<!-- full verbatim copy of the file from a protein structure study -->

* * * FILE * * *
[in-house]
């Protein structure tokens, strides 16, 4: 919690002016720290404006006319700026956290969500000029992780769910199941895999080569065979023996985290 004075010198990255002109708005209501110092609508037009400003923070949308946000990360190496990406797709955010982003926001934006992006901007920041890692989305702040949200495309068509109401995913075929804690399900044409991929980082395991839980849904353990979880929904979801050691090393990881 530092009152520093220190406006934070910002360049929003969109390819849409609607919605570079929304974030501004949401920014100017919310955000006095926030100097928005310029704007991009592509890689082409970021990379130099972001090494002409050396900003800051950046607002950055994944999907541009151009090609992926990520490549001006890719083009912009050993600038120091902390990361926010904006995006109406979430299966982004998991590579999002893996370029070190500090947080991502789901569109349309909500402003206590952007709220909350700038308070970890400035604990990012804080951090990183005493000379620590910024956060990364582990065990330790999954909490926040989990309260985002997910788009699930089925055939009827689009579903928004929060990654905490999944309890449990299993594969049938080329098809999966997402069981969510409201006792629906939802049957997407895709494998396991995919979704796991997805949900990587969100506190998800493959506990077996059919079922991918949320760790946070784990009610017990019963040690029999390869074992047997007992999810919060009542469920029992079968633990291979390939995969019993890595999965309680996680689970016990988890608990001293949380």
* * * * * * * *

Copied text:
[in-house]
């Protein structure tokens, strides 16, 4: 919690002016720290404006006319700026956290969500000029992780769910199941895999080569065979023996985290 004075010198990255002109708005209501110092609508037009400003923070949308946000990360190496990406797709955010982003926001934006992006901007920041890692989305702040949200495309068509109401995913075929804690399900044409991929980082395991839980849904353990979880929904979801050691090393990881 530092009152520093220190406006934070910002360049929003969109390819849409609607919605570079929304974030501004949401920014100017919310955000006095926030100097928005310029704007991009592509890689082409970021990379130099972001090494002409050396900003800051950046607002950055994944999907541009151009090609992926990520490549001006890719083009912009050993600038120091902390990361926010904006995006109406979430299966982004998991590579999002893996370029070190500090947080991502789901569109349309909500402003206590952007709220909350700038308070970890400035604990990012804080951090990183005493000379620590910024956060990364582990065990330790999954909490926040989990309260985002997910788009699930089925055939009827689009579903928004929060990654905490999944309890449990299993594969049938080329098809999966997402069981969510409201006792629906939802049957997407895709494998396991995919979704796991997805949900990587969100506190998800493959506990077996059919079922991918949320760790946070784990009610017990019963040690029999390869074992047997007992999810919060009542469920029992079968633990291979390939995969019993890595999965309680996680689970016990988890608990001293949380």